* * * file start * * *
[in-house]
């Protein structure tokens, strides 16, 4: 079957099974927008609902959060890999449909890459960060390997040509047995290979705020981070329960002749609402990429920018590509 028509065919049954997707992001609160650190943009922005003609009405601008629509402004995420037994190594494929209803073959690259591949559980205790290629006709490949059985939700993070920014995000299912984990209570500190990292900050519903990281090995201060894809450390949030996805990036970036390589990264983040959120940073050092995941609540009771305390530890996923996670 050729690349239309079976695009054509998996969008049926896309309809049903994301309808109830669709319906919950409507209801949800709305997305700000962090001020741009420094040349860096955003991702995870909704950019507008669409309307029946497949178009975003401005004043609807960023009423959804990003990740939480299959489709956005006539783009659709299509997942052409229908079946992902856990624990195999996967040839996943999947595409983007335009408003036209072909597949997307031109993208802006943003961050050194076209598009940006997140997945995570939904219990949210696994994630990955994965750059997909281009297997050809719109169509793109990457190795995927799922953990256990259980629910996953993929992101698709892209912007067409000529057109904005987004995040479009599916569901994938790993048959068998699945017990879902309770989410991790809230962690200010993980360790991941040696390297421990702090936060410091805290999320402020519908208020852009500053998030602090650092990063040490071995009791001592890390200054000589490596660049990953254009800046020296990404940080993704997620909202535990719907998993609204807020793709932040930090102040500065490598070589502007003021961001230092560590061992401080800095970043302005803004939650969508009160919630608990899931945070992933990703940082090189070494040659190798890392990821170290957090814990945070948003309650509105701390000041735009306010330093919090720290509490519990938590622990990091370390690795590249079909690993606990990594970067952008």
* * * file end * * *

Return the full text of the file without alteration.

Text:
[in-house]
């Protein structure tokens, strides 16, 4: 079957099974927008609902959060890999449909890459960060390997040509047995290979705020981070329960002749609402990429920018590509 028509065919049954997707992001609160650190943009922005003609009405601008629509402004995420037994190594494929209803073959690259591949559980205790290629006709490949059985939700993070920014995000299912984990209570500190990292900050519903990281090995201060894809450390949030996805990036970036390589990264983040959120940073050092995941609540009771305390530890996923996670 050729690349239309079976695009054509998996969008049926896309309809049903994301309808109830669709319906919950409507209801949800709305997305700000962090001020741009420094040349860096955003991702995870909704950019507008669409309307029946497949178009975003401005004043609807960023009423959804990003990740939480299959489709956005006539783009659709299509997942052409229908079946992902856990624990195999996967040839996943999947595409983007335009408003036209072909597949997307031109993208802006943003961050050194076209598009940006997140997945995570939904219990949210696994994630990955994965750059997909281009297997050809719109169509793109990457190795995927799922953990256990259980629910996953993929992101698709892209912007067409000529057109904005987004995040479009599916569901994938790993048959068998699945017990879902309770989410991790809230962690200010993980360790991941040696390297421990702090936060410091805290999320402020519908208020852009500053998030602090650092990063040490071995009791001592890390200054000589490596660049990953254009800046020296990404940080993704997620909202535990719907998993609204807020793709932040930090102040500065490598070589502007003021961001230092560590061992401080800095970043302005803004939650969508009160919630608990899931945070992933990703940082090189070494040659190798890392990821170290957090814990945070948003309650509105701390000041735009306010330093919090720290509490519990938590622990990091370390690795590249079909690993606990990594970067952008």